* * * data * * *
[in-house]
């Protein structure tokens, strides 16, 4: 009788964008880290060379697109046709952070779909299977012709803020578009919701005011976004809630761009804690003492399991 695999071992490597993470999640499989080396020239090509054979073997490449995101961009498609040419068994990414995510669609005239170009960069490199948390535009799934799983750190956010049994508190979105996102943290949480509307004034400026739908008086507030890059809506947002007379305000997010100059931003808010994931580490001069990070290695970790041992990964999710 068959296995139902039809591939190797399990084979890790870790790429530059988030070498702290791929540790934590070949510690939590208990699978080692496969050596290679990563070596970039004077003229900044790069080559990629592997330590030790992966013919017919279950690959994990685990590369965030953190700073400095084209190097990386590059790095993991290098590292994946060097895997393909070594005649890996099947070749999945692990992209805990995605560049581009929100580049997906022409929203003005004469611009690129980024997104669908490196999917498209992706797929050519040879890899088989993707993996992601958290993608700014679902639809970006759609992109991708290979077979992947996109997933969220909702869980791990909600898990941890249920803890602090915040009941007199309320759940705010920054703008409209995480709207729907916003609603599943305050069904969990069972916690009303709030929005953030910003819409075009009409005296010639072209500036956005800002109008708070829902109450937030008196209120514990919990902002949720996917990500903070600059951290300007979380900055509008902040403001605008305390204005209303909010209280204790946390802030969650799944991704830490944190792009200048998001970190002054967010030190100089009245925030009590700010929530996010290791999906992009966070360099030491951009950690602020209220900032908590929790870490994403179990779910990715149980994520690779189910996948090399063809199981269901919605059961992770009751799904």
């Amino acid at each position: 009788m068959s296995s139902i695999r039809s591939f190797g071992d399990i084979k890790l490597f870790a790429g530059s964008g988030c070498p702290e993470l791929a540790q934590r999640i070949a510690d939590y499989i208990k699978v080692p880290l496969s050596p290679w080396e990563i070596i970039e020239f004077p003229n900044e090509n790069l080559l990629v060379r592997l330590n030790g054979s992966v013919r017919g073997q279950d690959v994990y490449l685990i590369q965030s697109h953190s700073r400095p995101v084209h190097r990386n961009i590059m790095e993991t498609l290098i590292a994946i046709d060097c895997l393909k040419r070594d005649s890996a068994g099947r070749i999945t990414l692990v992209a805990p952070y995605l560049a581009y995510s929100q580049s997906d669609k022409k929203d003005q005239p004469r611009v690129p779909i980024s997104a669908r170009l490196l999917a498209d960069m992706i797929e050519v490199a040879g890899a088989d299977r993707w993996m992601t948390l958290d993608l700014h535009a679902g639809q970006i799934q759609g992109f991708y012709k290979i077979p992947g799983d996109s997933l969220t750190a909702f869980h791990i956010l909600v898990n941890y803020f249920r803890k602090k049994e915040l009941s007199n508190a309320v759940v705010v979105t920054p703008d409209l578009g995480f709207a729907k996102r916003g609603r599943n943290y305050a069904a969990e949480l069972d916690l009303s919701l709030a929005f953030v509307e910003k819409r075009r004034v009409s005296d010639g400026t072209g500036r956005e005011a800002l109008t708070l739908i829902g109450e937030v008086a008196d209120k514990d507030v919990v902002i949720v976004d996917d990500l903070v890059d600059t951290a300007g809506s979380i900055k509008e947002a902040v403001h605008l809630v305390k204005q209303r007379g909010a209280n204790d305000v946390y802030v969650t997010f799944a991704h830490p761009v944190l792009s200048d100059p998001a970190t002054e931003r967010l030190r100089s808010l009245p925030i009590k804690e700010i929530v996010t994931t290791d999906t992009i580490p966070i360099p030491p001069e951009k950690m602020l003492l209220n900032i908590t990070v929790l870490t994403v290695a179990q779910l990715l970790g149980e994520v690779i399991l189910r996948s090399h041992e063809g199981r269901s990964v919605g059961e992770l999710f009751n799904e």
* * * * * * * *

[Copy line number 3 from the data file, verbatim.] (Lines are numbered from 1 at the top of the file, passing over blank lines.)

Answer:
């Amino acid at each position: 009788m068959s296995s139902i695999r039809s591939f190797g071992d399990i084979k890790l490597f870790a790429g530059s964008g988030c070498p702290e993470l791929a540790q934590r999640i070949a510690d939590y499989i208990k699978v080692p880290l496969s050596p290679w080396e990563i070596i970039e020239f004077p003229n900044e090509n790069l080559l990629v060379r592997l330590n030790g054979s992966v013919r017919g073997q279950d690959v994990y490449l685990i590369q965030s697109h953190s700073r400095p995101v084209h190097r990386n961009i590059m790095e993991t498609l290098i590292a994946i046709d060097c895997l393909k040419r070594d005649s890996a068994g099947r070749i999945t990414l692990v992209a805990p952070y995605l560049a581009y995510s929100q580049s997906d669609k022409k929203d003005q005239p004469r611009v690129p779909i980024s997104a669908r170009l490196l999917a498209d960069m992706i797929e050519v490199a040879g890899a088989d299977r993707w993996m992601t948390l958290d993608l700014h535009a679902g639809q970006i799934q759609g992109f991708y012709k290979i077979p992947g799983d996109s997933l969220t750190a909702f869980h791990i956010l909600v898990n941890y803020f249920r803890k602090k049994e915040l009941s007199n508190a309320v759940v705010v979105t920054p703008d409209l578009g995480f709207a729907k996102r916003g609603r599943n943290y305050a069904a969990e949480l069972d916690l009303s919701l709030a929005f953030v509307e910003k819409r075009r004034v009409s005296d010639g400026t072209g500036r956005e005011a800002l109008t708070l739908i829902g109450e937030v008086a008196d209120k514990d507030v919990v902002i949720v976004d996917d990500l903070v890059d600059t951290a300007g809506s979380i900055k509008e947002a902040v403001h605008l809630v305390k204005q209303r007379g909010a209280n204790d305000v946390y802030v969650t997010f799944a991704h830490p761009v944190l792009s200048d100059p998001a970190t002054e931003r967010l030190r100089s808010l009245p925030i009590k804690e700010i929530v996010t994931t290791d999906t992009i580490p966070i360099p030491p001069e951009k950690m602020l003492l209220n900032i908590t990070v929790l870490t994403v290695a179990q779910l990715l970790g149980e994520v690779i399991l189910r996948s090399h041992e063809g199981r269901s990964v919605g059961e992770l999710f009751n799904e």